BULIMIA NERVOSA 307.51 (F50.2)
Individuals diagnosed with bulimia nervosa undertake frequent binge eating, followed by expelling the food, typically by inducing vomiting, but also through exercising and the use of laxative agents, diuretics, and enemas (American Psychiatric Association, 2013). The binge eating occurrences are often prompted by a negative perception of one’s body image, temporarily alleviated by the binge eating episode. Since the individual with bulimia nervosa is overanxious about body weight, purging of the food is viewed as a necessity. This is in contrast to binge eating disorder, which does not involve the purging of food after an excess of food consumption (Bulik et al., 2012). Furthermore, although bulimia nervosa and anorexia nervosa are similar in some respects, the two are in no way identical eating disorders. Patients with anorexia nervosa are generally underweight (Steinglass et al., 2013), whereas bulimia nervosa patients are not necessarily underweight, and are often at a normal body weight (Bulik et al., 2012).
There is no definite age of onset of bulimia nervosa, but it is typically seen in adolescent males and females (Smink et al., 2012). Bulimia nervosa is somewhat more prevalent in females than in males, with 1.3% of females suffering from bulimia nervosa (in a national sample), and .5% of males (Swanson et al., 2011).
Bulimia nervosa is associated with various symptoms, detailed by the American Psychiatric Association (2013) and the peer-reviewed literature. Three crucial features that define bulimia nervosa have been articulated (American Psychiatric Association, 2013). These are, firstly, the repeated indulgence in binge eating; secondly, resorting to compensatory behaviors to ameliorate the fear of gaining weight; and thirdly, low self-esteem issues that stem from an unwarranted, critical feeling of one’s body image and weight. There is an additional feature that must be present alongside these symptoms in order for a patient to be diagnosed with bulimia nervosa: any binge eating events followed by compensation needs to be relatively frequent. Specifically, if these events take place at a minimum of one time per week – over a 3 month timespan – then a diagnosis of bulimia nervosa may be made.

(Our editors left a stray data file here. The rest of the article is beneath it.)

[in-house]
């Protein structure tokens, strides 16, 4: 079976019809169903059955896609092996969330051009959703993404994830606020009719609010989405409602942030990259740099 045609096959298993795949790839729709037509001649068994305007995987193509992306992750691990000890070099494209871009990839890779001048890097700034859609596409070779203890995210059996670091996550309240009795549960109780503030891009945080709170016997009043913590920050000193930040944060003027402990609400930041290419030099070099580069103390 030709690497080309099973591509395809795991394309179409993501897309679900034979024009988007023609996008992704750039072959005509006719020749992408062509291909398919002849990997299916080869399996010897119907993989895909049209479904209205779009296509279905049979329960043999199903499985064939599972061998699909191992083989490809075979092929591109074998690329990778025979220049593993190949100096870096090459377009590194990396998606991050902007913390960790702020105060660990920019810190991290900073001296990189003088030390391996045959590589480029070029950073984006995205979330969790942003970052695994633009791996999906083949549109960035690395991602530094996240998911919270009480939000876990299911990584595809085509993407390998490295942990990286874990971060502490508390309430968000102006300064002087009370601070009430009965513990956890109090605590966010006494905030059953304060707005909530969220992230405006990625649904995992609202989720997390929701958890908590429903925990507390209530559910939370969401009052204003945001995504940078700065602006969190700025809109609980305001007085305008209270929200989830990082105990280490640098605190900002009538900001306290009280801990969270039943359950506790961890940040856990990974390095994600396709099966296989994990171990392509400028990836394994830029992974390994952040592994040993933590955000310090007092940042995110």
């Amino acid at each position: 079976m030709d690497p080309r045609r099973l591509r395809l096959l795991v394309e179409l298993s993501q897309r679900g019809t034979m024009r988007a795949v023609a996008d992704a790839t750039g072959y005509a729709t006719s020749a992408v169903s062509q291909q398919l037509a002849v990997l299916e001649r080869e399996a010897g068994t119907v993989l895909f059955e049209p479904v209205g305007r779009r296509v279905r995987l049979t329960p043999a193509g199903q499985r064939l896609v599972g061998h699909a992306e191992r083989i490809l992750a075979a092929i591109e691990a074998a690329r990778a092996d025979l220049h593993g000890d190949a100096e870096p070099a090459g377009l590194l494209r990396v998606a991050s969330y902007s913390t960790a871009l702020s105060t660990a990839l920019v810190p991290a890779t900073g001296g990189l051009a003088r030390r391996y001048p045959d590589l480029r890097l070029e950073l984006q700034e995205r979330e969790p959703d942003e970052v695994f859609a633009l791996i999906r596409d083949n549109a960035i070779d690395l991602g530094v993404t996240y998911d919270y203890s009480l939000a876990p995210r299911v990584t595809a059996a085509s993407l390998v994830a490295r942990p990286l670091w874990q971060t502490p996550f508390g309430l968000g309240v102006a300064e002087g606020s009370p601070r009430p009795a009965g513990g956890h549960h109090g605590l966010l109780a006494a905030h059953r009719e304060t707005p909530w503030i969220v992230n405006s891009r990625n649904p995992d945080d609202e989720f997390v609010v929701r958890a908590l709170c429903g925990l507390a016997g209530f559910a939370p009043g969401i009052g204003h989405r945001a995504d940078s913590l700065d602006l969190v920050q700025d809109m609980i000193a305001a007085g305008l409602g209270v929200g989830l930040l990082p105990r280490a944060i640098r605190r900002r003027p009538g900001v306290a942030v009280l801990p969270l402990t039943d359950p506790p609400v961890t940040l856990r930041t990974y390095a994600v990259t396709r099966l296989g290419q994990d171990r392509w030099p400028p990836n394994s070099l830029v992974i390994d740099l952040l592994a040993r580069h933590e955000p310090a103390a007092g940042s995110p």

Although these are the symptoms that must be present in order for a diagnosis of bulimia nervosa to be made, there are often other symptoms that accompany bulimia nervosa. Signs of psychosis have been found in patients with eating disorders like bulimia nervosa (Miotto et al., 2010). Moreover, those with bulimia nervosa frequently have the feeling that there is something flawed with their mind, and that others are at fault for their problems (Miotto et al., 2010). In addition, there is evidence that a feeling of loneliness is correlated with the occurrence of bulimia nervosa (Levine, 2012), highlighting the psychological dynamics that are at play behind this disorder.
Causes of Bulimia...